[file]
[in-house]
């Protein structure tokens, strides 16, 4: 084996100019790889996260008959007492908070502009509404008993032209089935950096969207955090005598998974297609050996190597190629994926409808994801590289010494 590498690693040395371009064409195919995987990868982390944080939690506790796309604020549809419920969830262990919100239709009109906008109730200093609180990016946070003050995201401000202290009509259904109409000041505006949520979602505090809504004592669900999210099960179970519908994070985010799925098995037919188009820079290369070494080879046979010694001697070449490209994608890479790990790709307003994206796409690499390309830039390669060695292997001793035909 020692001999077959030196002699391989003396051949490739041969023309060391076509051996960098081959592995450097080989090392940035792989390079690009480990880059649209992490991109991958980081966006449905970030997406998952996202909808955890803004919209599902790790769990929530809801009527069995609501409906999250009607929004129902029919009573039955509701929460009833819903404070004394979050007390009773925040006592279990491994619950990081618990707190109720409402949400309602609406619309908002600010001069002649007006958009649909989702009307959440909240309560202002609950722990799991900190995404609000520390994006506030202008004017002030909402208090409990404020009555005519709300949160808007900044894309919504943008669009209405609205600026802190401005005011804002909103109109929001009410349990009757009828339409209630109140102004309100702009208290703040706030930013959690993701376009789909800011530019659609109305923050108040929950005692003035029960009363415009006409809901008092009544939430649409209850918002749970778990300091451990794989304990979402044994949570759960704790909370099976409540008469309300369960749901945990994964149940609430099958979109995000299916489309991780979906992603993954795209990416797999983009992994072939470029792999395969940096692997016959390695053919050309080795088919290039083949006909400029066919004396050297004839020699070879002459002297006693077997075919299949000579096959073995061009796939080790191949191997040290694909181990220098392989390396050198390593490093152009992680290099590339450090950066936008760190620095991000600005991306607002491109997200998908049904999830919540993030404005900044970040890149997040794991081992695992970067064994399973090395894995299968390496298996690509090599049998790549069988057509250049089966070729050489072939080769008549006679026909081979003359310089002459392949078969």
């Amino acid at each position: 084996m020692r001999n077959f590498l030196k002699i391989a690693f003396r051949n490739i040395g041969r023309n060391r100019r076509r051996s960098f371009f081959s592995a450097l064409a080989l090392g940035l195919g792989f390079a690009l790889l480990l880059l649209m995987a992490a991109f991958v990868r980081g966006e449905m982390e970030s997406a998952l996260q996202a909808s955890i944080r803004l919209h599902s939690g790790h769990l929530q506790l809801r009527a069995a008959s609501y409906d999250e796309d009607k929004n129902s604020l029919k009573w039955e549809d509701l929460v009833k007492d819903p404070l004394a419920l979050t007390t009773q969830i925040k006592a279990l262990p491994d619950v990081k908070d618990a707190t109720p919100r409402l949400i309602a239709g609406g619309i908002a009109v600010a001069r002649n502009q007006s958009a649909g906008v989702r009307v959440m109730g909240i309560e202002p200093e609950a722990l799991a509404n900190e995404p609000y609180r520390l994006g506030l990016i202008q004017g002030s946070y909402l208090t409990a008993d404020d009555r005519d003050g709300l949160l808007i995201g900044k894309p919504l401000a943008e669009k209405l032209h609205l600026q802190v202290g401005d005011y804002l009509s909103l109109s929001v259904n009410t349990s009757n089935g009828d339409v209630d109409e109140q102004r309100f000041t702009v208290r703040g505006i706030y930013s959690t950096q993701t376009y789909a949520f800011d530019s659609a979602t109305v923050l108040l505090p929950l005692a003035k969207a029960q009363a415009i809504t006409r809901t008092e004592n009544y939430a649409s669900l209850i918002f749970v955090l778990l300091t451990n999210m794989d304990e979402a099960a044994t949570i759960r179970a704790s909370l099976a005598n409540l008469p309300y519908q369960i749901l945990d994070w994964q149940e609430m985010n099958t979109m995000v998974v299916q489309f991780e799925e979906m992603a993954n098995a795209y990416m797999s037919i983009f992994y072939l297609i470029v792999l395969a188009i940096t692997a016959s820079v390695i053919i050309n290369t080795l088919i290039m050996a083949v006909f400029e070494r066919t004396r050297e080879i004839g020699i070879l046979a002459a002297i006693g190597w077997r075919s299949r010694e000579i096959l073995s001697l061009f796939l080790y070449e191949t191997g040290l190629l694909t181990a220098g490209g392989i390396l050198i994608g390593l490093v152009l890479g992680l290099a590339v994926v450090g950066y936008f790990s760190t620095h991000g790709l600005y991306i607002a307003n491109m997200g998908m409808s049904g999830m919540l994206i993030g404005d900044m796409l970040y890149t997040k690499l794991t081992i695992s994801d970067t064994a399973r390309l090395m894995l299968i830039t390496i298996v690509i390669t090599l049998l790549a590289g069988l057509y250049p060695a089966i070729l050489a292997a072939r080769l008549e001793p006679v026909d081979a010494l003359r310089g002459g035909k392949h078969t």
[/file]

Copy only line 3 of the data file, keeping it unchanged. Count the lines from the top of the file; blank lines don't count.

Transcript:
């Amino acid at each position: 084996m020692r001999n077959f590498l030196k002699i391989a690693f003396r051949n490739i040395g041969r023309n060391r100019r076509r051996s960098f371009f081959s592995a450097l064409a080989l090392g940035l195919g792989f390079a690009l790889l480990l880059l649209m995987a992490a991109f991958v990868r980081g966006e449905m982390e970030s997406a998952l996260q996202a909808s955890i944080r803004l919209h599902s939690g790790h769990l929530q506790l809801r009527a069995a008959s609501y409906d999250e796309d009607k929004n129902s604020l029919k009573w039955e549809d509701l929460v009833k007492d819903p404070l004394a419920l979050t007390t009773q969830i925040k006592a279990l262990p491994d619950v990081k908070d618990a707190t109720p919100r409402l949400i309602a239709g609406g619309i908002a009109v600010a001069r002649n502009q007006s958009a649909g906008v989702r009307v959440m109730g909240i309560e202002p200093e609950a722990l799991a509404n900190e995404p609000y609180r520390l994006g506030l990016i202008q004017g002030s946070y909402l208090t409990a008993d404020d009555r005519d003050g709300l949160l808007i995201g900044k894309p919504l401000a943008e669009k209405l032209h609205l600026q802190v202290g401005d005011y804002l009509s909103l109109s929001v259904n009410t349990s009757n089935g009828d339409v209630d109409e109140q102004r309100f000041t702009v208290r703040g505006i706030y930013s959690t950096q993701t376009y789909a949520f800011d530019s659609a979602t109305v923050l108040l505090p929950l005692a003035k969207a029960q009363a415009i809504t006409r809901t008092e004592n009544y939430a649409s669900l209850i918002f749970v955090l778990l300091t451990n999210m794989d304990e979402a099960a044994t949570i759960r179970a704790s909370l099976a005598n409540l008469p309300y519908q369960i749901l945990d994070w994964q149940e609430m985010n099958t979109m995000v998974v299916q489309f991780e799925e979906m992603a993954n098995a795209y990416m797999s037919i983009f992994y072939l297609i470029v792999l395969a188009i940096t692997a016959s820079v390695i053919i050309n290369t080795l088919i290039m050996a083949v006909f400029e070494r066919t004396r050297e080879i004839g020699i070879l046979a002459a002297i006693g190597w077997r075919s299949r010694e000579i096959l073995s001697l061009f796939l080790y070449e191949t191997g040290l190629l694909t181990a220098g490209g392989i390396l050198i994608g390593l490093v152009l890479g992680l290099a590339v994926v450090g950066y936008f790990s760190t620095h991000g790709l600005y991306i607002a307003n491109m997200g998908m409808s049904g999830m919540l994206i993030g404005d900044m796409l970040y890149t997040k690499l794991t081992i695992s994801d970067t064994a399973r390309l090395m894995l299968i830039t390496i298996v690509i390669t090599l049998l790549a590289g069988l057509y250049p060695a089966i070729l050489a292997a072939r080769l008549e001793p006679v026909d081979a010494l003359r310089g002459g035909k392949h078969t």